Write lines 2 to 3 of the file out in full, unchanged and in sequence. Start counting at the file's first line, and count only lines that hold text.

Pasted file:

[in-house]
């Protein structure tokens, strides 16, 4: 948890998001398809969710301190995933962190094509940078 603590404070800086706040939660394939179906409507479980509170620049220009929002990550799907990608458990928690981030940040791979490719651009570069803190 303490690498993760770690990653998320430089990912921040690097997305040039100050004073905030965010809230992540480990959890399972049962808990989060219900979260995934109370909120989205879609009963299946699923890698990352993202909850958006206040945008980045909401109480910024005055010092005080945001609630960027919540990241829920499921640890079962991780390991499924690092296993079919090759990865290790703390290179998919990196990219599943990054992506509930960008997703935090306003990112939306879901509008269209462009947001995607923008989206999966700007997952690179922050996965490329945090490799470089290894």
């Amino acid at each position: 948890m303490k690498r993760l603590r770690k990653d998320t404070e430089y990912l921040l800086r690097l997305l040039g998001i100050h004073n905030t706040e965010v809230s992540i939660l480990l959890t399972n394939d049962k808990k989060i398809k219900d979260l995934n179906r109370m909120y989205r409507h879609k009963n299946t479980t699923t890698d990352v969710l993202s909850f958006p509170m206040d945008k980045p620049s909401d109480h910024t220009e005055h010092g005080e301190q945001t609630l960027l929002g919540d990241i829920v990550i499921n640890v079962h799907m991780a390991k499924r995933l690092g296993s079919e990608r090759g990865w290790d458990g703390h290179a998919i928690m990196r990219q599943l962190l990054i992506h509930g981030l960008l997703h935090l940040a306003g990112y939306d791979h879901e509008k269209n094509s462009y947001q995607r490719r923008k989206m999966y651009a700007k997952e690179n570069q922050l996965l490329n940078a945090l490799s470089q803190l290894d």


């Protein structure tokens, strides 16, 4: 948890998001398809969710301190995933962190094509940078 603590404070800086706040939660394939179906409507479980509170620049220009929002990550799907990608458990928690981030940040791979490719651009570069803190 303490690498993760770690990653998320430089990912921040690097997305040039100050004073905030965010809230992540480990959890399972049962808990989060219900979260995934109370909120989205879609009963299946699923890698990352993202909850958006206040945008980045909401109480910024005055010092005080945001609630960027919540990241829920499921640890079962991780390991499924690092296993079919090759990865290790703390290179998919990196990219599943990054992506509930960008997703935090306003990112939306879901509008269209462009947001995607923008989206999966700007997952690179922050996965490329945090490799470089290894």
């Amino acid at each position: 948890m303490k690498r993760l603590r770690k990653d998320t404070e430089y990912l921040l800086r690097l997305l040039g998001i100050h004073n905030t706040e965010v809230s992540i939660l480990l959890t399972n394939d049962k808990k989060i398809k219900d979260l995934n179906r109370m909120y989205r409507h879609k009963n299946t479980t699923t890698d990352v969710l993202s909850f958006p509170m206040d945008k980045p620049s909401d109480h910024t220009e005055h010092g005080e301190q945001t609630l960027l929002g919540d990241i829920v990550i499921n640890v079962h799907m991780a390991k499924r995933l690092g296993s079919e990608r090759g990865w290790d458990g703390h290179a998919i928690m990196r990219q599943l962190l990054i992506h509930g981030l960008l997703h935090l940040a306003g990112y939306d791979h879901e509008k269209n094509s462009y947001q995607r490719r923008k989206m999966y651009a700007k997952e690179n570069q922050l996965l490329n940078a945090l490799s470089q803190l290894d």